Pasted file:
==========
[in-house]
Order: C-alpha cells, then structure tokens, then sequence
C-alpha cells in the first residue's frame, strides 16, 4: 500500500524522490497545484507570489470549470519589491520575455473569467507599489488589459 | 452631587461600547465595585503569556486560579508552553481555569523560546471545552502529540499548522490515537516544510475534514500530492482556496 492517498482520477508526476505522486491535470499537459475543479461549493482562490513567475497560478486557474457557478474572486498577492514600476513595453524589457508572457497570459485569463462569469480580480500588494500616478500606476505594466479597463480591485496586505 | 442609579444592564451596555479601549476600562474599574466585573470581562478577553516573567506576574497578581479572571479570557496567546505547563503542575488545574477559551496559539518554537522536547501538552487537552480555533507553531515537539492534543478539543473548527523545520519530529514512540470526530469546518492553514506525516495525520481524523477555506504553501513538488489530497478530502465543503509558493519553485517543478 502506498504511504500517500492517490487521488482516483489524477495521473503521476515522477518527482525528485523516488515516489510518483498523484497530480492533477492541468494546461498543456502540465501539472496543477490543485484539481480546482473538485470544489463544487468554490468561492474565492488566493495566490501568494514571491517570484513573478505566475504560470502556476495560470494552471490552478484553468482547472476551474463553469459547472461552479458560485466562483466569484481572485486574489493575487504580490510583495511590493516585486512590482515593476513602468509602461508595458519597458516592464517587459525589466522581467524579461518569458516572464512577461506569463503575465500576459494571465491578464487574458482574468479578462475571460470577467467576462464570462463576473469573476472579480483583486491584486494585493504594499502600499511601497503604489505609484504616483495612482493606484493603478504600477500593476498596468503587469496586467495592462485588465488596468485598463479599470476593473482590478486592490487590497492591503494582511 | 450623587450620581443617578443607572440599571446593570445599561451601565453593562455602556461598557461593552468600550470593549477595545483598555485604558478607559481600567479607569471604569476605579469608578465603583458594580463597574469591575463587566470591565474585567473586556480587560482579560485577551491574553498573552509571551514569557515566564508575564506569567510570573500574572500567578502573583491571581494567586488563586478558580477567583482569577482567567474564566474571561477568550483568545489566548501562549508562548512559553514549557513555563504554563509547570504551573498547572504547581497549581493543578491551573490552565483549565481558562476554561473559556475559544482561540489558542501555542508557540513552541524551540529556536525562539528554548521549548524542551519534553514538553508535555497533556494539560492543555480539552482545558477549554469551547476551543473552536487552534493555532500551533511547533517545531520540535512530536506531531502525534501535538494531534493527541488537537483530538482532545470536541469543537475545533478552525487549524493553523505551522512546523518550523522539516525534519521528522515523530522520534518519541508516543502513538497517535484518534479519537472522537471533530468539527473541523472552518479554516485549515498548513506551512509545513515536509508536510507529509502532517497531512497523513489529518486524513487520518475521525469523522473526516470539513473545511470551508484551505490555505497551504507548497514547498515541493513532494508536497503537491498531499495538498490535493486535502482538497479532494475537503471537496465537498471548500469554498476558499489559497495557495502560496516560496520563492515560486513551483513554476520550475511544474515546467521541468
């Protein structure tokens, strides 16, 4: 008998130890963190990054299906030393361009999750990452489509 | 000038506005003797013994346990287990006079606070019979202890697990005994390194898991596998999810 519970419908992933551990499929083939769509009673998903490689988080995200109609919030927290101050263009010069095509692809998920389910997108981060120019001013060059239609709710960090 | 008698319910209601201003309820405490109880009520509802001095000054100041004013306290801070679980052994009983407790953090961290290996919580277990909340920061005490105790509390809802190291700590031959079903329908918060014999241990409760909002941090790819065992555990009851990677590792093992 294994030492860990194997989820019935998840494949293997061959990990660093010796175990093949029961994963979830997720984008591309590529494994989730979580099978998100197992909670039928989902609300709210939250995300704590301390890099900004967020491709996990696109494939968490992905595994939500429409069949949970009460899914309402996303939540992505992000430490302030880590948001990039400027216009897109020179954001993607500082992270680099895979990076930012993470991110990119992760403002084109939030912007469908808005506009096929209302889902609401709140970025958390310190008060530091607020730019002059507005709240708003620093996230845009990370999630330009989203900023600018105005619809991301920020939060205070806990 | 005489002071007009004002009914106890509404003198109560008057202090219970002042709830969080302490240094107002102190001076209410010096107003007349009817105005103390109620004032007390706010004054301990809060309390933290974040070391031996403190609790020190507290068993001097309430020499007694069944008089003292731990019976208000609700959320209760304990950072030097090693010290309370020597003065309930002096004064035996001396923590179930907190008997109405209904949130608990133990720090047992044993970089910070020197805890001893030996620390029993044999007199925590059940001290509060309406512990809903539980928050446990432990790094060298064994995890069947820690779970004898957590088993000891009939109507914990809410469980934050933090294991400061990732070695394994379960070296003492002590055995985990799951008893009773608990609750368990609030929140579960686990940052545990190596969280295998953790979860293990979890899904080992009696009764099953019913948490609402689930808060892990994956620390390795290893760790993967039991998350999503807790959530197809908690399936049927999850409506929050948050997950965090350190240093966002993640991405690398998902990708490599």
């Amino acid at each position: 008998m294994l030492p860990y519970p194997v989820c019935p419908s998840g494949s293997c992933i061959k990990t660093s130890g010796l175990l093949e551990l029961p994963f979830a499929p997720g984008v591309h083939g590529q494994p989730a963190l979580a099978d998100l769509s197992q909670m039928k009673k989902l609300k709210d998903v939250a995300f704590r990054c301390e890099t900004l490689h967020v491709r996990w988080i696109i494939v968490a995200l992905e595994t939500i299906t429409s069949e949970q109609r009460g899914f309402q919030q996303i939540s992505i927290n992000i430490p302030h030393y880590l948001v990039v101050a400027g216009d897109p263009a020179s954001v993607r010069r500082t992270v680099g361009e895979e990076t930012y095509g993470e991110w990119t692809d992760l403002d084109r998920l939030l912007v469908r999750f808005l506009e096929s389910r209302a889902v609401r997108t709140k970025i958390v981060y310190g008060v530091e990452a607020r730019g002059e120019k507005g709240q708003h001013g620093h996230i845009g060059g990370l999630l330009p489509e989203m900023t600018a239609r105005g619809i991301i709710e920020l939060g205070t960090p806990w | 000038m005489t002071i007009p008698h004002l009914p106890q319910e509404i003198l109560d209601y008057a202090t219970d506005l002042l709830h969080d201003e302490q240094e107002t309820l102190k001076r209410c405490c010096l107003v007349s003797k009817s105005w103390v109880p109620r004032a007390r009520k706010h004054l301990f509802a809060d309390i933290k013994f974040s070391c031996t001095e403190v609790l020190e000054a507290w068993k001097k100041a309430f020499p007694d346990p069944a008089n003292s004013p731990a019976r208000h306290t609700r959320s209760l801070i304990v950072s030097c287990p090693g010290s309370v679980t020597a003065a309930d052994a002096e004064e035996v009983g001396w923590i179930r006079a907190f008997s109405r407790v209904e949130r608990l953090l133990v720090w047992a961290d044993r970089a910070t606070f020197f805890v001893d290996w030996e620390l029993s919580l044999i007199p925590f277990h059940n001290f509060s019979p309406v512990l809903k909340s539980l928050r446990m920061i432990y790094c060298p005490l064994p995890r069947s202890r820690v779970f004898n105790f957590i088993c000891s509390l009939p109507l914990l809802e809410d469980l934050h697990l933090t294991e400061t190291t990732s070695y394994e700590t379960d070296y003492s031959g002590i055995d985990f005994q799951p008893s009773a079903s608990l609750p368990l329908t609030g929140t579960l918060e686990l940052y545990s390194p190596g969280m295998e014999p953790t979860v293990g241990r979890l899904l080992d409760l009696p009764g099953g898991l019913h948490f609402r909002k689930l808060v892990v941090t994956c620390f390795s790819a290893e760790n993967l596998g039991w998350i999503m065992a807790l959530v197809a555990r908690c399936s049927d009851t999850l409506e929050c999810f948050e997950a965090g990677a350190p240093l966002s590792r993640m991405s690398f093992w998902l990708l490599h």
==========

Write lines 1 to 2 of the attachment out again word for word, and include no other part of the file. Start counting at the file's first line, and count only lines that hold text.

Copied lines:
[in-house]
Order: C-alpha cells, then structure tokens, then sequence